Recruitment, Indoctrination and Protecting Yourself.
The aim here is not to cast judgement on particular groups, but to help people make well-informed decisions based upon the various warning signs!
Cults tend to target people whom they know to be vulnerable, and therefore likely to develop an emotional dependence on the group.
Young students are particularly vulnerable and impressionable, and often searching for identity and meaning in their lives, in addition to having a strong desire for peer approval.
The recruitment event will often feature an inspirational talk, aimed at whipping up strong emotions in the audience, to render them even more suggestible to the material.
Potential recruits are often invited to such meetings by cult members who are acquaintances, friends or family.
By gradually increasing the level of commitment, cults are able to build up a recruit’s emotional dependence on the group
New recruits are given a warm and affectionate welcome in a practice called ‘love bombing’, but the friendliness immediately cools down at any sign of disobedience.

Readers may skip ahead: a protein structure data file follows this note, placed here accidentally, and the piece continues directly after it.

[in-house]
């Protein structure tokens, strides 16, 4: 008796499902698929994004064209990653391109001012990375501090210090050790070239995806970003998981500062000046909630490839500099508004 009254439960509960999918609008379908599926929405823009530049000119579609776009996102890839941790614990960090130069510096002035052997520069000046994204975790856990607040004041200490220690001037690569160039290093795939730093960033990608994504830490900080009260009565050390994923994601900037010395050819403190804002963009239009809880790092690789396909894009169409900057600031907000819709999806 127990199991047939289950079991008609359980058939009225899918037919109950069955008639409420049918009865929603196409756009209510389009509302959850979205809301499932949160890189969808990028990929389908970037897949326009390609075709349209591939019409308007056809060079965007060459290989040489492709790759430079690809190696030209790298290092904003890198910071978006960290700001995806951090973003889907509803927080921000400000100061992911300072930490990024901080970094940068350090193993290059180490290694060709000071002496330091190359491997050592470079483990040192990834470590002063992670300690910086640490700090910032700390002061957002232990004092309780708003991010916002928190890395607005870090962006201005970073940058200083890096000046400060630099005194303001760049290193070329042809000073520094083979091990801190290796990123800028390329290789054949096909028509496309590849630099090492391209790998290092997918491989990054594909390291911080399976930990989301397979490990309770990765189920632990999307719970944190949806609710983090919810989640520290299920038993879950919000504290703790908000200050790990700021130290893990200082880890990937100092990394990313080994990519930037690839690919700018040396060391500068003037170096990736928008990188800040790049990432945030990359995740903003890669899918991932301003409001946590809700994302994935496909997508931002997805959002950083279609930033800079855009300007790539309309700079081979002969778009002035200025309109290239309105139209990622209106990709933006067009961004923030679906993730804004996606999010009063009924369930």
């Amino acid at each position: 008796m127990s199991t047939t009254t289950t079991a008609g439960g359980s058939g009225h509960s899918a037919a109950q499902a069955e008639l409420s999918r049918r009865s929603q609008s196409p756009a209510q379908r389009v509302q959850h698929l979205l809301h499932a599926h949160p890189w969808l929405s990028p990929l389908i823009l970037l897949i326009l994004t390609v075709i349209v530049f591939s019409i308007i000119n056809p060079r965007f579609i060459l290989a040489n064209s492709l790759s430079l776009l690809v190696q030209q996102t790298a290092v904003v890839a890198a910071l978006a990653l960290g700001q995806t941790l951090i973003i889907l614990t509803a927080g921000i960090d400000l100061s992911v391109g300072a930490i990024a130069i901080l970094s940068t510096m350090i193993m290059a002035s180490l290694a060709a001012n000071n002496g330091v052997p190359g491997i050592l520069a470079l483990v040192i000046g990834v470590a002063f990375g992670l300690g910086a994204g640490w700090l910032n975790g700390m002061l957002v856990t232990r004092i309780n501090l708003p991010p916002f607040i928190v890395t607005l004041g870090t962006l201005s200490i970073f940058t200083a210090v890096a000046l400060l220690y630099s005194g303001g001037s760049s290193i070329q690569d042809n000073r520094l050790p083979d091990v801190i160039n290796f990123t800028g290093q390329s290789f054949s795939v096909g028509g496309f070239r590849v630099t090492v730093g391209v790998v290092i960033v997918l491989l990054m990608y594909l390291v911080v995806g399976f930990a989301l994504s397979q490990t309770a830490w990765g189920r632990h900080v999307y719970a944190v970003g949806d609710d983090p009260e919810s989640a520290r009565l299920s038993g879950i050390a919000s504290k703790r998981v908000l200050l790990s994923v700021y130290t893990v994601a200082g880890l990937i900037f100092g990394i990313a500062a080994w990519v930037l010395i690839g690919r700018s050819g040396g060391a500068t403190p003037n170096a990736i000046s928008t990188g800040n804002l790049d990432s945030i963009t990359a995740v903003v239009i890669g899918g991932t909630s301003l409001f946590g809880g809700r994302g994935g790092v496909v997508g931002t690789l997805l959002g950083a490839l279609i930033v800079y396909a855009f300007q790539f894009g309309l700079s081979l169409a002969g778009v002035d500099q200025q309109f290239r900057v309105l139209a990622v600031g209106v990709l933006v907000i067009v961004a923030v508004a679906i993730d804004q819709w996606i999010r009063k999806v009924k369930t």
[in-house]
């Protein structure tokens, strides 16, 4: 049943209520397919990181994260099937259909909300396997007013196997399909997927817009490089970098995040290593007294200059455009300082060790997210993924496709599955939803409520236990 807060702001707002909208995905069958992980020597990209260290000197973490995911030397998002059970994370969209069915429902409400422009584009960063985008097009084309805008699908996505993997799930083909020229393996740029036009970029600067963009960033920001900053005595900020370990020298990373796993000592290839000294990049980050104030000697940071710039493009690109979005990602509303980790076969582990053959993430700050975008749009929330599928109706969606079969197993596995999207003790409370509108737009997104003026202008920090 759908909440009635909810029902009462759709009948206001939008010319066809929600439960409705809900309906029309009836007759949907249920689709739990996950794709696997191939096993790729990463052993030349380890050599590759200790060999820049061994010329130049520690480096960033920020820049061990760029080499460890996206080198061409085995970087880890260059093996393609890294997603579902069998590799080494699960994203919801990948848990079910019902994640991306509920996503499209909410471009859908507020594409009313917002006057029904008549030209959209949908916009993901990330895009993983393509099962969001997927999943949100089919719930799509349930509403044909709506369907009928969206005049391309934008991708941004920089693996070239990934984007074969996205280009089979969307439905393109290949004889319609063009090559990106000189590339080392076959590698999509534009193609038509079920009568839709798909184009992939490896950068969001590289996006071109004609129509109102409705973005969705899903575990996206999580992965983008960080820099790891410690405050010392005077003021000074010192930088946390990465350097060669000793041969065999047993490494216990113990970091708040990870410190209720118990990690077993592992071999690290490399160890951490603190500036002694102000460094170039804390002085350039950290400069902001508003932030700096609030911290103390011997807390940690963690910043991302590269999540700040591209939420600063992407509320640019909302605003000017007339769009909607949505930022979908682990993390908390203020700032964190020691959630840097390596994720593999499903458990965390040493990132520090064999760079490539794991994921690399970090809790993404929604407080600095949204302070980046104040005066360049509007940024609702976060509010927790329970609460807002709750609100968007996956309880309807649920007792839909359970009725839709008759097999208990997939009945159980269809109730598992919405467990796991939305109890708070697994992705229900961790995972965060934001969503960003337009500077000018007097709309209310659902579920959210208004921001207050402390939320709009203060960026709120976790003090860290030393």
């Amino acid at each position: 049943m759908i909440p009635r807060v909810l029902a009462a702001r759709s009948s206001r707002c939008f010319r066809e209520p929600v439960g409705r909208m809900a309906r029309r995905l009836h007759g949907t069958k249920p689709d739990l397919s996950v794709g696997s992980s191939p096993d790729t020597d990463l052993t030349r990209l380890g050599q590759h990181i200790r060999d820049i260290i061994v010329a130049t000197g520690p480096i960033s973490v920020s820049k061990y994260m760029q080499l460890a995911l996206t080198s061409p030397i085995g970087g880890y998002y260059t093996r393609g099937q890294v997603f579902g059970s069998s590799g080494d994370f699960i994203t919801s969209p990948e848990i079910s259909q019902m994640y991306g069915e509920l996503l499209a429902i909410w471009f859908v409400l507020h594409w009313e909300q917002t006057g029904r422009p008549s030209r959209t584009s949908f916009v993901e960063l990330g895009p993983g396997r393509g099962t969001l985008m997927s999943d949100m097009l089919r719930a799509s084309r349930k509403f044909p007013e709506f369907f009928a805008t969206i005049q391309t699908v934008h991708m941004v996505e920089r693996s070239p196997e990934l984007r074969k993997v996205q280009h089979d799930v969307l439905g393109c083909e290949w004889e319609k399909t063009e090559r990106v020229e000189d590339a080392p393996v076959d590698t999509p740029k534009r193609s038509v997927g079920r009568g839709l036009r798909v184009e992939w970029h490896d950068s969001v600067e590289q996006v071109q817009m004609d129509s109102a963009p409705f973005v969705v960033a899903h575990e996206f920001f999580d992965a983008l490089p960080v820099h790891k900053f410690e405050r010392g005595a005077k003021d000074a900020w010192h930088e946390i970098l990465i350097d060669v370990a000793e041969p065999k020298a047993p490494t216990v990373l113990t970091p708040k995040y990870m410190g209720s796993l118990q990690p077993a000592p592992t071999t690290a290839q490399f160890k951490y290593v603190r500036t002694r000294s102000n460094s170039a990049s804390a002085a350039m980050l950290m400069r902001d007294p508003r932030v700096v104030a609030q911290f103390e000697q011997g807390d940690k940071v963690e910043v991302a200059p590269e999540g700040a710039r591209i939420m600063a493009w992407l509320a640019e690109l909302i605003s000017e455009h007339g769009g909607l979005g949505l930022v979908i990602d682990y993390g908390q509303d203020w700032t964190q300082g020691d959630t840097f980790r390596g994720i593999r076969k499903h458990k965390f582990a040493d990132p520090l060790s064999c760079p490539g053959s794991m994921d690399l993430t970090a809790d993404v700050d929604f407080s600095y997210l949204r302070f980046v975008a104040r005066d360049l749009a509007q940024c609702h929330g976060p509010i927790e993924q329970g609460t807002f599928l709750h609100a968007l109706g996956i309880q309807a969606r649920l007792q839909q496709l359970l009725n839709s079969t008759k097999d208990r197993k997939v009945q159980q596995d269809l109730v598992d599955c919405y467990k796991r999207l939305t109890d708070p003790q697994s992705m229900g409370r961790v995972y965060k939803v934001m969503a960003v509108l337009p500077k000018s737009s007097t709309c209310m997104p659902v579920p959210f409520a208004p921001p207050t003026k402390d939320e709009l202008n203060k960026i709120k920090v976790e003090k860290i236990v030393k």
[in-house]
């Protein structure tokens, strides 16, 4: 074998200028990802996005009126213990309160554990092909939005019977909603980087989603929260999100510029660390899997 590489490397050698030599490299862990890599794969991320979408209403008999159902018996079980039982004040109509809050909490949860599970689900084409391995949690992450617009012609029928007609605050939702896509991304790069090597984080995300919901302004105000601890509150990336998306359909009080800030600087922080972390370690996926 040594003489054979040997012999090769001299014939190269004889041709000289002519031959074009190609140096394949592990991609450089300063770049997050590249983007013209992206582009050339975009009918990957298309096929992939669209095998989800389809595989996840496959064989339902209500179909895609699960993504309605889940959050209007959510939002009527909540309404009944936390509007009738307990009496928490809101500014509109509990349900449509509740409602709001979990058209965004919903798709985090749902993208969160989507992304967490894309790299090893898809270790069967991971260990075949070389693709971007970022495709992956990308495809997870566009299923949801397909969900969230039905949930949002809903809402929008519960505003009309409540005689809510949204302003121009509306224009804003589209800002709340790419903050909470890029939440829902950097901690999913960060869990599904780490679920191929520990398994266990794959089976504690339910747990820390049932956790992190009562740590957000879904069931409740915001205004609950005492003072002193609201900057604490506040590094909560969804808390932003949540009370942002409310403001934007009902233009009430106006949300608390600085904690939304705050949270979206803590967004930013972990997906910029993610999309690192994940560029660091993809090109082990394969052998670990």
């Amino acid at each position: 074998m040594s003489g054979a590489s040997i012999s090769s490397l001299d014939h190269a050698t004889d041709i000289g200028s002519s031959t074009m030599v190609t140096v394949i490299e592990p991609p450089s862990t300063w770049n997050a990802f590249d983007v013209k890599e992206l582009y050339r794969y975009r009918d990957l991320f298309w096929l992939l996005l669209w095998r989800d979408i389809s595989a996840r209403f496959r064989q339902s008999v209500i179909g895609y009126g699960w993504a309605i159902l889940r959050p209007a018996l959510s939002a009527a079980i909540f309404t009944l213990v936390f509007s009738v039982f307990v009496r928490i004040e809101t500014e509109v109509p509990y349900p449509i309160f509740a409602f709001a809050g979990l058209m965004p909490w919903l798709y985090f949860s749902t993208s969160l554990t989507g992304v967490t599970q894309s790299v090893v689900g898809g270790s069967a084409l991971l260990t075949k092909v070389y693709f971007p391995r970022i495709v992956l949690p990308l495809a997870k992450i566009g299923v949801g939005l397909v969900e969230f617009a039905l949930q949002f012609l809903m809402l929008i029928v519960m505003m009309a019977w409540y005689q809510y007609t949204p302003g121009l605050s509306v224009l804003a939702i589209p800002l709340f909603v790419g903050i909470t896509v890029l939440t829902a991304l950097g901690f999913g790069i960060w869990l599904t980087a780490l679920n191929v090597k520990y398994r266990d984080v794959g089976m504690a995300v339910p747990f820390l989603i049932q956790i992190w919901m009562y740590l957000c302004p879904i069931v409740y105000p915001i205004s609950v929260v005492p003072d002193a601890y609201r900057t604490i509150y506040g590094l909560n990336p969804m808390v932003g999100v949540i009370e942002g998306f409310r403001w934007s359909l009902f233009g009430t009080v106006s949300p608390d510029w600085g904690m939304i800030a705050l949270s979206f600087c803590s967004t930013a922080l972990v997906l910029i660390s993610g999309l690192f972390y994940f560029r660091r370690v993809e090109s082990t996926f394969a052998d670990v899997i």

A cult can also foster emotional dependence by undermining members’ self esteem (for example, through self-criticism sessions), and then insisting they need the group’s help to re-build their confidence.
The head of the cult ‘family’ is usually a charismatic authority figure, modelled on familiar ones such as pastors, teachers, counsellors, experts, and even parents. You are more likely to obey authority figures than equals.
Cults put recruits through a process of disorientation and depersonalization to soften them up for indoctrination. Disorientation tends to heighten recruits’ suggestibility and acceptance of the process.
Be suspicious strangers who appear overly friendly or unusually helpful. They may be genuine, but it pays to be on your guard.
Neutral friends should accompany you if you choose to attend an open meeting. Do not allow yourselves to be separated.
Do not participate in hypnosis, intensive meditation, repetitive chanting, extended fasting, sleep or rest deprivation, group confessions or other disorienting practices.
Do not commit to anything straight away; always ask for a day to think it over by yourself. Be prepared to break off a commitment or relationship if you feel you are being emotionally manipulated.
Lastly, BE VIGILANT for any tell-tale signs of cult activity. It could save your life.
(Excerpts from )